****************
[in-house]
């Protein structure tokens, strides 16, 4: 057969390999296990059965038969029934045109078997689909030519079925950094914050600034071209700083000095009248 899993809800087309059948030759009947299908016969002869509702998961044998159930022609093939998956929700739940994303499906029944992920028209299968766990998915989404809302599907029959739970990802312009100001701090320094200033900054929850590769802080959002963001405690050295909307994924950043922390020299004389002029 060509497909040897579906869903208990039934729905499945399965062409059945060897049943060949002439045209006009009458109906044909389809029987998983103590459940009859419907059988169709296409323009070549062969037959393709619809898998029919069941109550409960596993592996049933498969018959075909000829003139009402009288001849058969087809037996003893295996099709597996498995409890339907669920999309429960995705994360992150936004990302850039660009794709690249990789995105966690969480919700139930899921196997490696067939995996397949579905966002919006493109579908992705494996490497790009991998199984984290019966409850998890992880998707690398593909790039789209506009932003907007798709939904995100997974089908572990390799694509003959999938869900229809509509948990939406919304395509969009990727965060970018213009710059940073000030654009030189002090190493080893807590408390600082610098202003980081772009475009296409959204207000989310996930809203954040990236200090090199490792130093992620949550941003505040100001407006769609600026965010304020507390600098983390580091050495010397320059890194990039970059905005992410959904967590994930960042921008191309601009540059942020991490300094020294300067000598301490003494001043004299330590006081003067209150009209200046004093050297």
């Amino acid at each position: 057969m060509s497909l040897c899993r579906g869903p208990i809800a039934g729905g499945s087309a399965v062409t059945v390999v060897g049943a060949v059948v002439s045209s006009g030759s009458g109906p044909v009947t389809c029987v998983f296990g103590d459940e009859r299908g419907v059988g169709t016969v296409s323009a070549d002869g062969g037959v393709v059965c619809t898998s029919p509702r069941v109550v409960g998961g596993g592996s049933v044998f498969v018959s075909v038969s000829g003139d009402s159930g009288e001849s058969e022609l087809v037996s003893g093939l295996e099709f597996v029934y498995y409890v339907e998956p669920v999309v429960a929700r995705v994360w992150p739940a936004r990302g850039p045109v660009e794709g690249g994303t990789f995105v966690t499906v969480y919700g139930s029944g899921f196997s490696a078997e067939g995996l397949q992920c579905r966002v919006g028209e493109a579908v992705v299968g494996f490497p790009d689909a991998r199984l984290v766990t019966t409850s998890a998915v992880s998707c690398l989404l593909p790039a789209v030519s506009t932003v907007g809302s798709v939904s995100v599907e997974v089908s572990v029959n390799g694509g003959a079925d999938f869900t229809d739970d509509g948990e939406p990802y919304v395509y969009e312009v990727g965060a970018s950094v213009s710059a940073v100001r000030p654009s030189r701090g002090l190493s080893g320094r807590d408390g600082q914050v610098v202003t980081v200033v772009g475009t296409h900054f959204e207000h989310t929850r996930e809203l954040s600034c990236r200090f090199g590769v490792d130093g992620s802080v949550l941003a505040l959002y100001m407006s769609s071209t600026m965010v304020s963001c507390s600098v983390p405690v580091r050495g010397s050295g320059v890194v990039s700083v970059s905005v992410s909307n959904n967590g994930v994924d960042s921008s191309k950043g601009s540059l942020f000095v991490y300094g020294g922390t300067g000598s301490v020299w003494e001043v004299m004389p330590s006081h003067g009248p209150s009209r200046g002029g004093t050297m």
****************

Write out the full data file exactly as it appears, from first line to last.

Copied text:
[in-house]
């Protein structure tokens, strides 16, 4: 057969390999296990059965038969029934045109078997689909030519079925950094914050600034071209700083000095009248 899993809800087309059948030759009947299908016969002869509702998961044998159930022609093939998956929700739940994303499906029944992920028209299968766990998915989404809302599907029959739970990802312009100001701090320094200033900054929850590769802080959002963001405690050295909307994924950043922390020299004389002029 060509497909040897579906869903208990039934729905499945399965062409059945060897049943060949002439045209006009009458109906044909389809029987998983103590459940009859419907059988169709296409323009070549062969037959393709619809898998029919069941109550409960596993592996049933498969018959075909000829003139009402009288001849058969087809037996003893295996099709597996498995409890339907669920999309429960995705994360992150936004990302850039660009794709690249990789995105966690969480919700139930899921196997490696067939995996397949579905966002919006493109579908992705494996490497790009991998199984984290019966409850998890992880998707690398593909790039789209506009932003907007798709939904995100997974089908572990390799694509003959999938869900229809509509948990939406919304395509969009990727965060970018213009710059940073000030654009030189002090190493080893807590408390600082610098202003980081772009475009296409959204207000989310996930809203954040990236200090090199490792130093992620949550941003505040100001407006769609600026965010304020507390600098983390580091050495010397320059890194990039970059905005992410959904967590994930960042921008191309601009540059942020991490300094020294300067000598301490003494001043004299330590006081003067209150009209200046004093050297």
């Amino acid at each position: 057969m060509s497909l040897c899993r579906g869903p208990i809800a039934g729905g499945s087309a399965v062409t059945v390999v060897g049943a060949v059948v002439s045209s006009g030759s009458g109906p044909v009947t389809c029987v998983f296990g103590d459940e009859r299908g419907v059988g169709t016969v296409s323009a070549d002869g062969g037959v393709v059965c619809t898998s029919p509702r069941v109550v409960g998961g596993g592996s049933v044998f498969v018959s075909v038969s000829g003139d009402s159930g009288e001849s058969e022609l087809v037996s003893g093939l295996e099709f597996v029934y498995y409890v339907e998956p669920v999309v429960a929700r995705v994360w992150p739940a936004r990302g850039p045109v660009e794709g690249g994303t990789f995105v966690t499906v969480y919700g139930s029944g899921f196997s490696a078997e067939g995996l397949q992920c579905r966002v919006g028209e493109a579908v992705v299968g494996f490497p790009d689909a991998r199984l984290v766990t019966t409850s998890a998915v992880s998707c690398l989404l593909p790039a789209v030519s506009t932003v907007g809302s798709v939904s995100v599907e997974v089908s572990v029959n390799g694509g003959a079925d999938f869900t229809d739970d509509g948990e939406p990802y919304v395509y969009e312009v990727g965060a970018s950094v213009s710059a940073v100001r000030p654009s030189r701090g002090l190493s080893g320094r807590d408390g600082q914050v610098v202003t980081v200033v772009g475009t296409h900054f959204e207000h989310t929850r996930e809203l954040s600034c990236r200090f090199g590769v490792d130093g992620s802080v949550l941003a505040l959002y100001m407006s769609s071209t600026m965010v304020s963001c507390s600098v983390p405690v580091r050495g010397s050295g320059v890194v990039s700083v970059s905005v992410s909307n959904n967590g994930v994924d960042s921008s191309k950043g601009s540059l942020f000095v991490y300094g020294g922390t300067g000598s301490v020299w003494e001043v004299m004389p330590s006081h003067g009248p209150s009209r200046g002029g004093t050297m």